Left Page, Arizona the morning of October 3rd and headed toward Cortez, Colorado – at the foot of Mesa Verde National Park. We were well aware that Mesa Verde would most likely also be closed due to the Government shutdown, so we decided to make the best of travels by driving through Monument Valley and visiting Four Corners monument on the way to Cortez.
The Monument Valley region extends from northeastern Arizona into southwestern Colorado. At the southwestern end of Monument Valley resides the Navajo National Monument complex of campgrounds, picnic area, and Visitors Center. Unfortunately, it too was officially closed due to the Government shutdown. The Visitors Center was closed, but we were able to “sneak” into the picnic area for our traditional lunch of sunflower butter and honey sandwiches.
Fortunately, the remainder of Monument Valley is not controlled by the US National Parks Department, so we were able to traverse the 40 mile length of the Valley undeterred. The folks in Page, Arizona had told us this was a “must see” addition to our trip and that several western movies had been shot in its scenic rugged countryside. Sure enough, we encountered several large buttes and cliff faces jutting out of the sagebrush and scrub tree dotted high desert floor. One could easily envision the good guys in their white hats scrambling on horseback across the rugged terrain and up into the bolder strewn hills after to bad guys with their black hats.
Monument Valley region, Arizona & Utah
I saw my first western in about 1952. Our family lived in a 4-story walk-up apartment building in a low-to-middle class neighborhood in the north Bronx, New York. A youngish professional couple across the court yard had purchased a brand new television (black & white of course) and would invite a few of us kids from the building in from time to time to watch TV shows like Howdy Doody, Captain Video, Flash Gordon, and of course, westerns such as The Long Ranger, Roy Rogers, and old Tom Mix movies. Most of the other guys wanted to watch the westerns, while I preferred the science fiction programs (remember the space scenes with model rocket ships hanging from wires and powered by sparklers?). Anyway, I could picture the westerns being filmed in the Monument Valley setting.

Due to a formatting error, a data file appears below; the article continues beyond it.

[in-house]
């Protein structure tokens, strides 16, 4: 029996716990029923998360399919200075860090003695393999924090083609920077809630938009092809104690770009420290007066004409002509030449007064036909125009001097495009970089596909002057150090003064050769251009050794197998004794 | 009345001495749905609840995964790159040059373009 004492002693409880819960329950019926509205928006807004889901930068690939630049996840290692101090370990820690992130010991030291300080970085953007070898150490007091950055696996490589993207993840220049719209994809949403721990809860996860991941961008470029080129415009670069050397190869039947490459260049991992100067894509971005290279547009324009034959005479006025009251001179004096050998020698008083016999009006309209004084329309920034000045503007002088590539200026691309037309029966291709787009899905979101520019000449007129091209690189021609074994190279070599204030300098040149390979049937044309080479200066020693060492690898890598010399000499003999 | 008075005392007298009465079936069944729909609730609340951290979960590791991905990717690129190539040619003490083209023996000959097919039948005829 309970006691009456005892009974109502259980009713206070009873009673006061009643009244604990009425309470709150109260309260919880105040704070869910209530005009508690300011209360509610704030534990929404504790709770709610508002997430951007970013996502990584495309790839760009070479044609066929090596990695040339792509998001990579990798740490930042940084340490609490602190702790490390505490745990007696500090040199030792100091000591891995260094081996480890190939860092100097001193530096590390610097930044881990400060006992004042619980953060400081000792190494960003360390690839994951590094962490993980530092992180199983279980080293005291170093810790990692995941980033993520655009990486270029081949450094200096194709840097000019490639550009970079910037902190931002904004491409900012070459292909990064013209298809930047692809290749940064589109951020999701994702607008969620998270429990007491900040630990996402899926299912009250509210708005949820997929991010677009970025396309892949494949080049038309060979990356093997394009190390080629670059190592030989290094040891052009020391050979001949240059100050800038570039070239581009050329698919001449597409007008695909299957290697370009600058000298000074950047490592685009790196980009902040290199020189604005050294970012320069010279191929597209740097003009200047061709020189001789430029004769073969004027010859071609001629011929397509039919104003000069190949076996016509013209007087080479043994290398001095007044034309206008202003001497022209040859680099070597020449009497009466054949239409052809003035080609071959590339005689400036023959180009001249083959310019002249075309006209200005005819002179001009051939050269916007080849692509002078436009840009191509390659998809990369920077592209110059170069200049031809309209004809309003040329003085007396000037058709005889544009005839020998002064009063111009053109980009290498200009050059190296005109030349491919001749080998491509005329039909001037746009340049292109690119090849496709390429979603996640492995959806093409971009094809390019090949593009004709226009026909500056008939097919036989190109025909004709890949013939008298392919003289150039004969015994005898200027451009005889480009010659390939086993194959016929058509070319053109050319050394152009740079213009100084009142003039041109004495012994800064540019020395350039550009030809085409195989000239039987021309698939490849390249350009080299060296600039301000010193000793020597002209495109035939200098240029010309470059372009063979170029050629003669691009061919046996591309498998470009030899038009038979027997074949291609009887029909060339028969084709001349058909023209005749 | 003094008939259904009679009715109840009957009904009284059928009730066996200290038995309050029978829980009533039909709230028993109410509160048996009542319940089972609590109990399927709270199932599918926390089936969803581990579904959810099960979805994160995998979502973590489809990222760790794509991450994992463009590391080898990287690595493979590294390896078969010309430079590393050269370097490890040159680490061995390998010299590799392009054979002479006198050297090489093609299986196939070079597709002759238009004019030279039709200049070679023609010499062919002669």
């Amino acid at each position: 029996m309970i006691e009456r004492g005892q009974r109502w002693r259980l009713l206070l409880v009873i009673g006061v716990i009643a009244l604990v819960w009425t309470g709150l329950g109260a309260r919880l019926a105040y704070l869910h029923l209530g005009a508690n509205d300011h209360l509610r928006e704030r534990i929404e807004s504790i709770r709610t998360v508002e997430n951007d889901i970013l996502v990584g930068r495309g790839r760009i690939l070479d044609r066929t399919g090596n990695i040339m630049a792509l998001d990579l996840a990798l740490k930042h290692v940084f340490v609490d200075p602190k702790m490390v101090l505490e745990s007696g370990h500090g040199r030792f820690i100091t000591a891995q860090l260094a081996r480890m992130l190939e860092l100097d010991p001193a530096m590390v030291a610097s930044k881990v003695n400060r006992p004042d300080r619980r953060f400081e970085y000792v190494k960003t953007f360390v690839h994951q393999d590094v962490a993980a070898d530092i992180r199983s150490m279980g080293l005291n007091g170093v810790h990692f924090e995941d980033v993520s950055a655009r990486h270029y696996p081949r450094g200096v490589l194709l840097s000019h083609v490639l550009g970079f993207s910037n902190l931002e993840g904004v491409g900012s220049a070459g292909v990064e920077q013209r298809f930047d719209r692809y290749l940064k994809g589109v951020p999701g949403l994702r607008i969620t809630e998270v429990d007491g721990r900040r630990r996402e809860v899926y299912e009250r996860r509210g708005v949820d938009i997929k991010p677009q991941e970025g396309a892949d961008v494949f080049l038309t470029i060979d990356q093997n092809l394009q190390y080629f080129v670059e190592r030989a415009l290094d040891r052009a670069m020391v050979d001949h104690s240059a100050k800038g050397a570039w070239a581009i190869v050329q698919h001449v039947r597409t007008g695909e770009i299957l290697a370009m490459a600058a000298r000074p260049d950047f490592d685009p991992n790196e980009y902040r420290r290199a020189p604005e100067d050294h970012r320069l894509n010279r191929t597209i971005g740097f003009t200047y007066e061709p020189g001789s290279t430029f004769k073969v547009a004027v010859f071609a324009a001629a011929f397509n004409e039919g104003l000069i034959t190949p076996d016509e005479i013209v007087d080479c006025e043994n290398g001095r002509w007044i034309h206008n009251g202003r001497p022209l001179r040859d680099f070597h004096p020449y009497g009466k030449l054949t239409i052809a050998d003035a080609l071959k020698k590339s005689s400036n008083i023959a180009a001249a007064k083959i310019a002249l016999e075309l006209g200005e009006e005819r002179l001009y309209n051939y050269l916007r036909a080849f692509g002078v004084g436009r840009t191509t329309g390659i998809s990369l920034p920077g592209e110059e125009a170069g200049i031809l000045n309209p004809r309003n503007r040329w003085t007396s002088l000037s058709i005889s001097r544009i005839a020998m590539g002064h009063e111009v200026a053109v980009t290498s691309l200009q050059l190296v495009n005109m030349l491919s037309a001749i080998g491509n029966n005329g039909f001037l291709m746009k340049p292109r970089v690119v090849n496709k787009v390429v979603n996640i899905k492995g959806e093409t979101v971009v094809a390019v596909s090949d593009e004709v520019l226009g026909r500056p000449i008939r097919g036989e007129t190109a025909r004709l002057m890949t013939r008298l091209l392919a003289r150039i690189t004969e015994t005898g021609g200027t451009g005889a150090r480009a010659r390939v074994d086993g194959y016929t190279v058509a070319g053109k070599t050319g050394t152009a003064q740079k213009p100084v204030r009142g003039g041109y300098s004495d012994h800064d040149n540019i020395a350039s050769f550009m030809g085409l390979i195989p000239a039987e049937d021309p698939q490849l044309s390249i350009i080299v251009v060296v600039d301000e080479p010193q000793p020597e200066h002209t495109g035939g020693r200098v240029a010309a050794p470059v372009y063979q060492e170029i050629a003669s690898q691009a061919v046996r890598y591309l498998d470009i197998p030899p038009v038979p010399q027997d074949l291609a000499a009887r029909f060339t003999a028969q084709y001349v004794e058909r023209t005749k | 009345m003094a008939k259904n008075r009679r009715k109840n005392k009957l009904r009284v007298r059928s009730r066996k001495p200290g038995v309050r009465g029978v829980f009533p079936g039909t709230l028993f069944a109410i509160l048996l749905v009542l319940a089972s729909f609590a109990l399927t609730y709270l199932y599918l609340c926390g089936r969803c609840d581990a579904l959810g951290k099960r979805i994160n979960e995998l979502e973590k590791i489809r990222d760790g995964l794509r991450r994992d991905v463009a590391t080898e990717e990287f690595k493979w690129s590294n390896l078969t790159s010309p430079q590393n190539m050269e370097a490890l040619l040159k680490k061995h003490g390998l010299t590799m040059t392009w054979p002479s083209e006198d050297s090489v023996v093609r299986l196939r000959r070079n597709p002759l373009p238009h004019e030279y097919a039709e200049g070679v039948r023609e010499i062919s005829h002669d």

Next stop was the Four Corners monument. Four Corners is the only place in the United States where the borders of four states intersect (Arizona, Colorado, New Mexico, and Utah). I am not aware of any other notable significance attributable to this site other than the presence of permanent stalls for the sale of Native American goods – they were unoccupied at the time we were there.
Jean at the Four Corners Monument
Interestingly (to me anyway), we had traveled through to point where three states; Kentucky, Missouri, and Illinois, converge on our way west earlier in the Trek. Not sure if there are other similar convergences – good geography quiz question. When we get home we will have to list the states that we passed through on out Trek.
From the Four Corners monument we proceeded to Cortex, Colorado for the evening.
Sunset east of the Four Corners Monument, Colorado